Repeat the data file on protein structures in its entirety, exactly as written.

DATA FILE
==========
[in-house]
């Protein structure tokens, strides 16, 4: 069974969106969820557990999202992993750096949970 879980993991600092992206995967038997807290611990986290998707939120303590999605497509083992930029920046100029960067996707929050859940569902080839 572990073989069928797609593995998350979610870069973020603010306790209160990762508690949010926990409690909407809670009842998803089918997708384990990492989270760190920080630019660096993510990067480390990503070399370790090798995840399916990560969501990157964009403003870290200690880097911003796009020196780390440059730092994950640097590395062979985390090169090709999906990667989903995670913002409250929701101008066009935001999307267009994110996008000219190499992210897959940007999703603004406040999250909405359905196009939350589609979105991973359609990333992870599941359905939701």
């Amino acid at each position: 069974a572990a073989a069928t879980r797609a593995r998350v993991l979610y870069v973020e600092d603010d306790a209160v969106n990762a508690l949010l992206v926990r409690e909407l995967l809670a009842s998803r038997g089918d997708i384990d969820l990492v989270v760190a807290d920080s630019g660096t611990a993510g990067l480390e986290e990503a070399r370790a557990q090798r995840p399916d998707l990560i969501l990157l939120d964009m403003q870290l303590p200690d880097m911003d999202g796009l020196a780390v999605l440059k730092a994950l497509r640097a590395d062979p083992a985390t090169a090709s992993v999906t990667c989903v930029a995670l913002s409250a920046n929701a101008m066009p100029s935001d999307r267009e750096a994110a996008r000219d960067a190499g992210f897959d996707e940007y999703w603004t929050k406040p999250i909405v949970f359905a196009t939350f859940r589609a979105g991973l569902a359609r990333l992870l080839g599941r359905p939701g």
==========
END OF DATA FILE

[in-house]
């Protein structure tokens, strides 16, 4: 069974969106969820557990999202992993750096949970 879980993991600092992206995967038997807290611990986290998707939120303590999605497509083992930029920046100029960067996707929050859940569902080839 572990073989069928797609593995998350979610870069973020603010306790209160990762508690949010926990409690909407809670009842998803089918997708384990990492989270760190920080630019660096993510990067480390990503070399370790090798995840399916990560969501990157964009403003870290200690880097911003796009020196780390440059730092994950640097590395062979985390090169090709999906990667989903995670913002409250929701101008066009935001999307267009994110996008000219190499992210897959940007999703603004406040999250909405359905196009939350589609979105991973359609990333992870599941359905939701």
């Amino acid at each position: 069974a572990a073989a069928t879980r797609a593995r998350v993991l979610y870069v973020e600092d603010d306790a209160v969106n990762a508690l949010l992206v926990r409690e909407l995967l809670a009842s998803r038997g089918d997708i384990d969820l990492v989270v760190a807290d920080s630019g660096t611990a993510g990067l480390e986290e990503a070399r370790a557990q090798r995840p399916d998707l990560i969501l990157l939120d964009m403003q870290l303590p200690d880097m911003d999202g796009l020196a780390v999605l440059k730092a994950l497509r640097a590395d062979p083992a985390t090169a090709s992993v999906t990667c989903v930029a995670l913002s409250a920046n929701a101008m066009p100029s935001d999307r267009e750096a994110a996008r000219d960067a190499g992210f897959d996707e940007y999703w603004t929050k406040p999250i909405v949970f359905a196009t939350f859940r589609a979105g991973l569902a359609r990333l992870l080839g599941r359905p939701g």